People pleasing, attachment, and writing a book: a car ramble

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Here’s what happens when I have time in the car to myself to think.  If you’d like to learn a little bit more about attachment and people pleasing, take a listen.  The first 30 seconds is me laughing at myself for setting rigid goals about word count for the book I’m writing.  See full transcript below.

NB: I was driving home from a training on parts work, so my brain was a little scrambled.

I think about the goal I had/have for 50,000 words, that feels like a very left-shifted goal. Words, how many of them, vs have you told the things you need to tell?

So I’m just thinking about the project or the task, the undertaking of writing this book and wanting to invite the qualities I am teaching into the process of writing, of being gentle, reflective, not pressured or forced.

Patience is an intervention.

Patience in parenting.  Patience reflects trust. Patience conveys a felt sense of safety because it shows “I trust this process, I trust you. There’s nothing you need to do at this moment.” Patience does not have agenda about what happens next. Patience requires or enlists a broad, deep cup of energy for holding, for waiting, for not knowing, and for curiosity, presence and trust. Trust. Trust.

Patience is an embodied practice of trust. When I think about how good it feels to receive the message from someone else, “I trust you. I trust you. I don’t feel a need to correct you, instruct you, teach you, force you. I trust you.”

I think about how shame is the opposite of trust— not opposite, but pretty far over on that opposite side somewhere. It’s ‘You’re doing it wrong, you are wrong, you need correcting.’

If you feel a need to correct someone, you don’t trust them. I mean correct as different than a boundary— a boundary is not contingent on someone else changing. Because we can’t control another person— ever. True. We cannot control other people. True.

People pleasing is a form of self-abandonment and a lack of trust in one’s self. And others. If one truly is on one’s own side, if one trusts oneself and trusts in one’s worthiness, which is what one would say is self esteem and good emotional health and all that— the gifts of secure attachment.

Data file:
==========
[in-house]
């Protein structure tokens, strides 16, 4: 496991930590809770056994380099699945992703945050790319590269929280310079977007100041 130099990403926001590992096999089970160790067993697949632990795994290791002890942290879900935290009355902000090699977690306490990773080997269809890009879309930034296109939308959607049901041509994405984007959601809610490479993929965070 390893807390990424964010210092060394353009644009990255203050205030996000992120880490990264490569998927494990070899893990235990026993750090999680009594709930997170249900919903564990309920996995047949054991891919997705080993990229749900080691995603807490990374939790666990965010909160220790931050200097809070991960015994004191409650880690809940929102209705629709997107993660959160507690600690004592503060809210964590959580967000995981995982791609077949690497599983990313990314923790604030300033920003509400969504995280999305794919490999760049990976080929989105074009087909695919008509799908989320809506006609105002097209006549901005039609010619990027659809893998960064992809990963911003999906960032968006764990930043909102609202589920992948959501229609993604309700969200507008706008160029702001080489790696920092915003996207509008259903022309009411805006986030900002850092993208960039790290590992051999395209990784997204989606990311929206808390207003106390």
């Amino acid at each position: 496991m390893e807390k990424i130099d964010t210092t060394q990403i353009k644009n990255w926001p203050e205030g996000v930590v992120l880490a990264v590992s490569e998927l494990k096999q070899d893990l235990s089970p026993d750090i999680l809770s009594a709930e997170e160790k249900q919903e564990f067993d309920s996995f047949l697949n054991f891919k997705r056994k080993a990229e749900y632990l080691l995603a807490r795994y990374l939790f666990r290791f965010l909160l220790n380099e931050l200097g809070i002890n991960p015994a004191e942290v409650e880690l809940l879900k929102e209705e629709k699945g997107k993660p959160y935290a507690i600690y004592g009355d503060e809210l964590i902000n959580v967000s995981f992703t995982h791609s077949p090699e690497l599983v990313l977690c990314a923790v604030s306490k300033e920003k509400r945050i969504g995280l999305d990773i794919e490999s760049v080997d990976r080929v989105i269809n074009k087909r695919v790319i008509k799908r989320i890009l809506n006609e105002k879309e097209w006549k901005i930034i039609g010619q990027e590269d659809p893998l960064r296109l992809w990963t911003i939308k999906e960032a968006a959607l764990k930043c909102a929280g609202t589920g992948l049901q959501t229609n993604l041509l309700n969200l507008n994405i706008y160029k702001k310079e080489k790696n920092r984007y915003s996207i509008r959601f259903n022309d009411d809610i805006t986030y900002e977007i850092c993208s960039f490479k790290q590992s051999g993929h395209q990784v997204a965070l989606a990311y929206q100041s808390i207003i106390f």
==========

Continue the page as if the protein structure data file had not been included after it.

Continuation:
If one has that, one has trust in oneself because one’s caregivers looked at you and showed in all their mannerisms, their eyes, their delight, their curiosity, their boundaries, they said, “I trust you. I trust you. And I trust myself. I trust you in this moment, and I trust my ability to hold and respond to whatever comes next. If the dish gets broken, I trust that we’ll be able to handle it.’

There’s a resilience— trust cultivates resilience, and trust comes from resilience. It’s a ripple that moves in both directions. And I would say that trust is very much a representation of a felt sense of safety, so when you trust yourself, that’s a form of self love. It’s ‘I have my own back, I believe in myself, I believe in my worthiness, but also, I believe and feel and know that I have my own back, that I’m worthy of protecting and able to protect and care for myself. I deserve this and I know how to do it. And I also have a sense of trust in myself in my ability to learn and grow and make mistakes and that that will be okay. I trust life.’

And again, I think that comes from love bestowed and trust bestowed in parents to their children and this does not happen in disorganized attachment for obvious reasons. It doesn’t happen with disorganization [I meant to say dismissiveness here] more through the scarcity of I can’t trust what I don’t even know, I don’t know my feelings, I don’t trust them and they’re held outside of awareness, and so I can’t know your psyche if I don’t know my own.